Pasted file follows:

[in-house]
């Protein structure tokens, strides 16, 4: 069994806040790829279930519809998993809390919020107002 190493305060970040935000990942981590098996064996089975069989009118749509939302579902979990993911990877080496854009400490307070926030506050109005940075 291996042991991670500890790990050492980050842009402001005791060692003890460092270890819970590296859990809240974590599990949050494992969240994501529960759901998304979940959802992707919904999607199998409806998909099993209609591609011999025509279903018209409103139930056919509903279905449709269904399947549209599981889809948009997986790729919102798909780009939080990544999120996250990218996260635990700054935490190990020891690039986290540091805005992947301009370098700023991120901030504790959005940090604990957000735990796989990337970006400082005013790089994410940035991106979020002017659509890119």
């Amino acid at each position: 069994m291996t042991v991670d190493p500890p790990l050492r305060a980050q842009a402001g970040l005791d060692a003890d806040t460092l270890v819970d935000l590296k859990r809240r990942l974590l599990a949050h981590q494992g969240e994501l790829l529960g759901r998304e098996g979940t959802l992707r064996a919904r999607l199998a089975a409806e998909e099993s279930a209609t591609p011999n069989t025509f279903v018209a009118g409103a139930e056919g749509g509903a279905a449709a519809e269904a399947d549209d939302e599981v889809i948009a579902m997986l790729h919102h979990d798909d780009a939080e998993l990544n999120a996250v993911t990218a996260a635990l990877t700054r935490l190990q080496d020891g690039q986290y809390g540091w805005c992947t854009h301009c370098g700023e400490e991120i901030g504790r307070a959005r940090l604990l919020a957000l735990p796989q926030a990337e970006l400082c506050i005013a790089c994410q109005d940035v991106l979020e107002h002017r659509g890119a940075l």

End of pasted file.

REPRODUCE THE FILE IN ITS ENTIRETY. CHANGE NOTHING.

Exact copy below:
[in-house]
């Protein structure tokens, strides 16, 4: 069994806040790829279930519809998993809390919020107002 190493305060970040935000990942981590098996064996089975069989009118749509939302579902979990993911990877080496854009400490307070926030506050109005940075 291996042991991670500890790990050492980050842009402001005791060692003890460092270890819970590296859990809240974590599990949050494992969240994501529960759901998304979940959802992707919904999607199998409806998909099993209609591609011999025509279903018209409103139930056919509903279905449709269904399947549209599981889809948009997986790729919102798909780009939080990544999120996250990218996260635990700054935490190990020891690039986290540091805005992947301009370098700023991120901030504790959005940090604990957000735990796989990337970006400082005013790089994410940035991106979020002017659509890119």
């Amino acid at each position: 069994m291996t042991v991670d190493p500890p790990l050492r305060a980050q842009a402001g970040l005791d060692a003890d806040t460092l270890v819970d935000l590296k859990r809240r990942l974590l599990a949050h981590q494992g969240e994501l790829l529960g759901r998304e098996g979940t959802l992707r064996a919904r999607l199998a089975a409806e998909e099993s279930a209609t591609p011999n069989t025509f279903v018209a009118g409103a139930e056919g749509g509903a279905a449709a519809e269904a399947d549209d939302e599981v889809i948009a579902m997986l790729h919102h979990d798909d780009a939080e998993l990544n999120a996250v993911t990218a996260a635990l990877t700054r935490l190990q080496d020891g690039q986290y809390g540091w805005c992947t854009h301009c370098g700023e400490e991120i901030g504790r307070a959005r940090l604990l919020a957000l735990p796989q926030a990337e970006l400082c506050i005013a790089c994410q109005d940035v991106l979020e107002h002017r659509g890119a940075l």